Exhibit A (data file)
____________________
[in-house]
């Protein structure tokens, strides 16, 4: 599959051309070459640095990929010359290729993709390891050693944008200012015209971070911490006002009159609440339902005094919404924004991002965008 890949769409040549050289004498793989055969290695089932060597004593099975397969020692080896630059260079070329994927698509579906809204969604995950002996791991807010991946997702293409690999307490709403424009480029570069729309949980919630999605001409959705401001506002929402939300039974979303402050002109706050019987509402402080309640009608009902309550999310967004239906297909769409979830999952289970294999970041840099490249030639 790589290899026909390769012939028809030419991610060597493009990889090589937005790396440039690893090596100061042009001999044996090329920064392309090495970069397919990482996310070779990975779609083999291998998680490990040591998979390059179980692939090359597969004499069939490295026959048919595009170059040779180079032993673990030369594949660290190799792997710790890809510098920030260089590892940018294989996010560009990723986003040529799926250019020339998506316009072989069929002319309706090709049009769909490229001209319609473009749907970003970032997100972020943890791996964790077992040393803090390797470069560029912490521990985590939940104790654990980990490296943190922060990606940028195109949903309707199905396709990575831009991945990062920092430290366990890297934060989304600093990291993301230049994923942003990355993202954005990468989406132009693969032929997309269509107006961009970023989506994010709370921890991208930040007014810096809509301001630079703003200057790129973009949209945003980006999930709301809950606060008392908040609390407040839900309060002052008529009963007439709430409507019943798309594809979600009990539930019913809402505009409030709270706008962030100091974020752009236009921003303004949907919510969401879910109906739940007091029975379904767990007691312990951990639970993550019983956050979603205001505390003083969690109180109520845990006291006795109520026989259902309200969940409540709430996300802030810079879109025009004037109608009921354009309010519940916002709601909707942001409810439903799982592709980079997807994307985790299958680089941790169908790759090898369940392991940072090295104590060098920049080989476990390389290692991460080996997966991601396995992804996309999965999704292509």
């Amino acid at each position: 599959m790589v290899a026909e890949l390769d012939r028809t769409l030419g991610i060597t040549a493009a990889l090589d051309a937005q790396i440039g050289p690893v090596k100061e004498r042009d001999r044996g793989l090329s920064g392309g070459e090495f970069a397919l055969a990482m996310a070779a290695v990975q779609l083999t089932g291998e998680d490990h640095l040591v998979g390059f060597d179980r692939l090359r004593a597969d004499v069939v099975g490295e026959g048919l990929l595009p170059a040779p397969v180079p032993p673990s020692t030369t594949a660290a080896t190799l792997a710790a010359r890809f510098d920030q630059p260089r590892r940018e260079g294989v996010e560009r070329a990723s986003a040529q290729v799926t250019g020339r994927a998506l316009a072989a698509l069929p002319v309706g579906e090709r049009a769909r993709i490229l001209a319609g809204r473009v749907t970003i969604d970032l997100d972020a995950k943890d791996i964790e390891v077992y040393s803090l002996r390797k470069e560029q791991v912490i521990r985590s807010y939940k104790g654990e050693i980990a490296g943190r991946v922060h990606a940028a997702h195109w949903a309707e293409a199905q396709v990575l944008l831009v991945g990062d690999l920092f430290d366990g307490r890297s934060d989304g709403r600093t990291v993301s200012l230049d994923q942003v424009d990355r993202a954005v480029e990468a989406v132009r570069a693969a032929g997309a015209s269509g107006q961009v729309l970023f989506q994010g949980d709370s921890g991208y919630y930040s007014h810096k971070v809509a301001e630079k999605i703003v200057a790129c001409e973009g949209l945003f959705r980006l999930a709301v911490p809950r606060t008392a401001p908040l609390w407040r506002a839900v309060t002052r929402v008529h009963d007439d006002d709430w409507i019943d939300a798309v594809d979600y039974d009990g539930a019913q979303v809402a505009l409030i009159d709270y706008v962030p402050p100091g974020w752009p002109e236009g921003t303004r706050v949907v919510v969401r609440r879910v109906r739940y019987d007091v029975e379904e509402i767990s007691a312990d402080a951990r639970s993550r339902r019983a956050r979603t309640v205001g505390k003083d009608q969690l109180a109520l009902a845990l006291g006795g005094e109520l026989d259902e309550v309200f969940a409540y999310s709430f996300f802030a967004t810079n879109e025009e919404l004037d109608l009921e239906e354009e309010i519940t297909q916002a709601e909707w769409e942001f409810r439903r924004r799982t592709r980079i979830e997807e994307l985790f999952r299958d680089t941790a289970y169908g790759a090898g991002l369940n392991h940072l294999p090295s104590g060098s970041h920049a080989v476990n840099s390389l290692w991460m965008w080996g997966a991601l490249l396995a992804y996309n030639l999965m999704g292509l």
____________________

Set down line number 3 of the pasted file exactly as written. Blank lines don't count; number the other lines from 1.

């Amino acid at each position: 599959m790589v290899a026909e890949l390769d012939r028809t769409l030419g991610i060597t040549a493009a990889l090589d051309a937005q790396i440039g050289p690893v090596k100061e004498r042009d001999r044996g793989l090329s920064g392309g070459e090495f970069a397919l055969a990482m996310a070779a290695v990975q779609l083999t089932g291998e998680d490990h640095l040591v998979g390059f060597d179980r692939l090359r004593a597969d004499v069939v099975g490295e026959g048919l990929l595009p170059a040779p397969v180079p032993p673990s020692t030369t594949a660290a080896t190799l792997a710790a010359r890809f510098d920030q630059p260089r590892r940018e260079g294989v996010e560009r070329a990723s986003a040529q290729v799926t250019g020339r994927a998506l316009a072989a698509l069929p002319v309706g579906e090709r049009a769909r993709i490229l001209a319609g809204r473009v749907t970003i969604d970032l997100d972020a995950k943890d791996i964790e390891v077992y040393s803090l002996r390797k470069e560029q791991v912490i521990r985590s807010y939940k104790g654990e050693i980990a490296g943190r991946v922060h990606a940028a997702h195109w949903a309707e293409a199905q396709v990575l944008l831009v991945g990062d690999l920092f430290d366990g307490r890297s934060d989304g709403r600093t990291v993301s200012l230049d994923q942003v424009d990355r993202a954005v480029e990468a989406v132009r570069a693969a032929g997309a015209s269509g107006q961009v729309l970023f989506q994010g949980d709370s921890g991208y919630y930040s007014h810096k971070v809509a301001e630079k999605i703003v200057a790129c001409e973009g949209l945003f959705r980006l999930a709301v911490p809950r606060t008392a401001p908040l609390w407040r506002a839900v309060t002052r929402v008529h009963d007439d006002d709430w409507i019943d939300a798309v594809d979600y039974d009990g539930a019913q979303v809402a505009l409030i009159d709270y706008v962030p402050p100091g974020w752009p002109e236009g921003t303004r706050v949907v919510v969401r609440r879910v109906r739940y019987d007091v029975e379904e509402i767990s007691a312990d402080a951990r639970s993550r339902r019983a956050r979603t309640v205001g505390k003083d009608q969690l109180a109520l009902a845990l006291g006795g005094e109520l026989d259902e309550v309200f969940a409540y999310s709430f996300f802030a967004t810079n879109e025009e919404l004037d109608l009921e239906e354009e309010i519940t297909q916002a709601e909707w769409e942001f409810r439903r924004r799982t592709r980079i979830e997807e994307l985790f999952r299958d680089t941790a289970y169908g790759a090898g991002l369940n392991h940072l294999p090295s104590g060098s970041h920049a080989v476990n840099s390389l290692w991460m965008w080996g997966a991601l490249l396995a992804y996309n030639l999965m999704g292509l």